En route today to Archbald Pothole State Park to look for ‘shrooms and friends in the forest undergrowth I was delayed by several treasures in St. Francesco Cemetery in Eynon, Pennsylvania. While there I spotted a genuine wonder (figure 1) which was very much in the spirit of my larger quest.

Figure 1. Lichens and fungi on old tree stump. St. Francesco Cemetery, Eynon, PA. Photo: author.

It was clear from the red dots that I had something interesting, and when I blew the image up about five times (figure 2), yes, I discovered a world in a tree stump. I am no lichenologist (mycologist? who has authority over lichens?), but I see several different forms of lichen here. The showpiece is the red cladonia cristatella fruiting bodies. The bushy one is ‘fruticose’, the leafy one ‘foliose’, and the little cups (many kind of squashed here) are called apothecia. If you haven’t expended your best years studying Greek and Latin, those words mean ‘bushy’, ‘leafy’, and ‘storehouses’, respectively. Oh, and the crusty lichens are ‘crustose’.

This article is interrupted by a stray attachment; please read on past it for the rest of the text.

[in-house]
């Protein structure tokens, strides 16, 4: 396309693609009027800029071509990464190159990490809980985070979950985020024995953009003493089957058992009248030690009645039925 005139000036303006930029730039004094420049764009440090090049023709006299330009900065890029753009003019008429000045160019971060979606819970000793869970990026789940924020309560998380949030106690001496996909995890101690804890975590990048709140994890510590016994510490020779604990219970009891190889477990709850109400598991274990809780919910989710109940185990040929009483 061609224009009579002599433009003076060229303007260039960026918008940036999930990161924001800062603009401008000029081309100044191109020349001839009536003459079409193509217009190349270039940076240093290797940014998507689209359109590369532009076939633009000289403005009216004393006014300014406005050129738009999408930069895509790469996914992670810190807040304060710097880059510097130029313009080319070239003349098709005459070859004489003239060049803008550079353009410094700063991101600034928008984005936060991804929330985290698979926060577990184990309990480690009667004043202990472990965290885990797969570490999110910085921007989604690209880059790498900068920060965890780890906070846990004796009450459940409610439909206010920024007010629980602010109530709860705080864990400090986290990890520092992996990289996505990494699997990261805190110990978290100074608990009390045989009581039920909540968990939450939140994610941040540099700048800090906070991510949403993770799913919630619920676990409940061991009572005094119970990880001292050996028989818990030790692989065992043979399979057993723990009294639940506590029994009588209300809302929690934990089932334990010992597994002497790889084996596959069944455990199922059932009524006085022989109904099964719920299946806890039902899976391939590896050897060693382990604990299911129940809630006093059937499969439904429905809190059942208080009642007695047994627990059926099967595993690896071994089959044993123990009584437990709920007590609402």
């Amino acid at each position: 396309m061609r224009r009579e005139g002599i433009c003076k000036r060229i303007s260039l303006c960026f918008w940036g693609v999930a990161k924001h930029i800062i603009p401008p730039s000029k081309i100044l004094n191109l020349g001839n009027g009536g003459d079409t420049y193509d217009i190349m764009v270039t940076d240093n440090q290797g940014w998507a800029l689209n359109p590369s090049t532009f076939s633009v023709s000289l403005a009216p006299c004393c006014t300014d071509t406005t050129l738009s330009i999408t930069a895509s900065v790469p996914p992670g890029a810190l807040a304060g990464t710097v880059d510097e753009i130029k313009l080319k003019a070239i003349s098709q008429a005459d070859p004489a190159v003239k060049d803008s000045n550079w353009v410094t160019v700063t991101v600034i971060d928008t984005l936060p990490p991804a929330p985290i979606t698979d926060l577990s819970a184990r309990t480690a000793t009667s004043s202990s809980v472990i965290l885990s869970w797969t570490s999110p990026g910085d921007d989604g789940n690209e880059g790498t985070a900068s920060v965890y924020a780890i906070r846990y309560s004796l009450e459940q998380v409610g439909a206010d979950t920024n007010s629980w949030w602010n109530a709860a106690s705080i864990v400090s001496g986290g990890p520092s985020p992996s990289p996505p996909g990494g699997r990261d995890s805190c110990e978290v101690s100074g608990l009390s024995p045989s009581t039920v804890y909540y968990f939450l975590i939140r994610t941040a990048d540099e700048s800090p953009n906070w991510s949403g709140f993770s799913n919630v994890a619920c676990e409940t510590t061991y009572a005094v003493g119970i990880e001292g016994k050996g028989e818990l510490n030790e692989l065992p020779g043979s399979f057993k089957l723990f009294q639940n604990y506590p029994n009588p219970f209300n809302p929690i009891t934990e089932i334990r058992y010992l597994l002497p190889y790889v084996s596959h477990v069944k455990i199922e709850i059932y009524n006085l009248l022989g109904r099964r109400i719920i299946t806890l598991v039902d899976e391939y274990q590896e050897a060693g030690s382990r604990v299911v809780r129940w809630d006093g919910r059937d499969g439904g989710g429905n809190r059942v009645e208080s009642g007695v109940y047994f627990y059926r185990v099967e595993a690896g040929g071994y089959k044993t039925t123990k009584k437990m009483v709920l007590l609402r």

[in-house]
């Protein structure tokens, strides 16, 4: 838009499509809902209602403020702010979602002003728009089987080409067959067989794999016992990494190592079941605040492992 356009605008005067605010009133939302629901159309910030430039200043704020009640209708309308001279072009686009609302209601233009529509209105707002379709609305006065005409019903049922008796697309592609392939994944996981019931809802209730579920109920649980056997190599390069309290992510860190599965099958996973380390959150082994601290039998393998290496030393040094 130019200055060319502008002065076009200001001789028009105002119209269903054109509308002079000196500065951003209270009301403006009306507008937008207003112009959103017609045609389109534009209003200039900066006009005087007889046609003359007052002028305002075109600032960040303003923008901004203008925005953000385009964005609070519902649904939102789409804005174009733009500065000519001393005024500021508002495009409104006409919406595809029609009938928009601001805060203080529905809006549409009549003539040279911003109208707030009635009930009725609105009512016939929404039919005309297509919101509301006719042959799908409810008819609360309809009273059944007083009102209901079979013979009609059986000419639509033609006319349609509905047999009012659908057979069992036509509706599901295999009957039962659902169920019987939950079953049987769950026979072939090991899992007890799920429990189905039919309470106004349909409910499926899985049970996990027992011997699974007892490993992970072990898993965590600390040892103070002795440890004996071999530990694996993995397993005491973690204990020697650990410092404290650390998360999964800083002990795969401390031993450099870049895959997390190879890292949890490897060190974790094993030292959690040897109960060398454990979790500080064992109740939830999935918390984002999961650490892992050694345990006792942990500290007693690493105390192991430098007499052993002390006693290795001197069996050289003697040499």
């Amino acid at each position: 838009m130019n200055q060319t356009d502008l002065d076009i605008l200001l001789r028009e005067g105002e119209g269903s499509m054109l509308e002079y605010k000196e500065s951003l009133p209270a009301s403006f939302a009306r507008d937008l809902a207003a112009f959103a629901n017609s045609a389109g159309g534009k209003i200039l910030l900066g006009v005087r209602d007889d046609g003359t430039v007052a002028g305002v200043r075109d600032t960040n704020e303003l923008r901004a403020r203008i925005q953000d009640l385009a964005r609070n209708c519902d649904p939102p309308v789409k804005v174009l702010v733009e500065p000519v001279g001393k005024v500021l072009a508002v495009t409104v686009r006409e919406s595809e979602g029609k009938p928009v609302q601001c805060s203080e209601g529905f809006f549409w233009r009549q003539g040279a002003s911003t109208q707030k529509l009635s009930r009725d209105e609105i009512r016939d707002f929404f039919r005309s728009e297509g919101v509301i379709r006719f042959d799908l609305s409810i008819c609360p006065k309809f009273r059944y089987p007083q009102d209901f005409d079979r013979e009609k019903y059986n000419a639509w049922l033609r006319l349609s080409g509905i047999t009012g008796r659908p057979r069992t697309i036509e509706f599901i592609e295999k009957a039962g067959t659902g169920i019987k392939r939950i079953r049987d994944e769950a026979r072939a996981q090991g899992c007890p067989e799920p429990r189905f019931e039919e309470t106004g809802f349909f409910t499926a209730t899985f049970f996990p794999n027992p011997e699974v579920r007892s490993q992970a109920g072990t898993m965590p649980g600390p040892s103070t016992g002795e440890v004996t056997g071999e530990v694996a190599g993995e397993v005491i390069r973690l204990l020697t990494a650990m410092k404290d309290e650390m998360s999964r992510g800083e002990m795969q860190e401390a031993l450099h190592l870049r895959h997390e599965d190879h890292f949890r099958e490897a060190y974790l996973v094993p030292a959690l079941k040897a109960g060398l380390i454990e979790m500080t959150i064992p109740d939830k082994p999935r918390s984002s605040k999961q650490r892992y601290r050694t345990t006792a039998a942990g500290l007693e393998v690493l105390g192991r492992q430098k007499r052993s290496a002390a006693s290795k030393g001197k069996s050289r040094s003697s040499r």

Figure 2. Lichens and fungi on old tree stump. Detail: area rich with Cladonia cristatella. St. Francesco Cemetery, Eynon, PA. Photo: author.

Some will know this, but even those who don’t will be unsurprised to discover that cladonia cristatella goes by the alternate name ‘British soldiers’, because of course it does.

Published by gsb03632

A college professor living in Scranton, PA

Leave a comment

Fill in your details below or click an icon to log in:

WordPress.com Logo

You are commenting using your WordPress.com account. Log Out /  Change )

Google photo

You are commenting using your Google account. Log Out /  Change )

Twitter picture

You are commenting using your Twitter account. Log Out /  Change )

Facebook photo

You are commenting using your Facebook account. Log Out /  Change )

Connecting to %s

%d bloggers like this: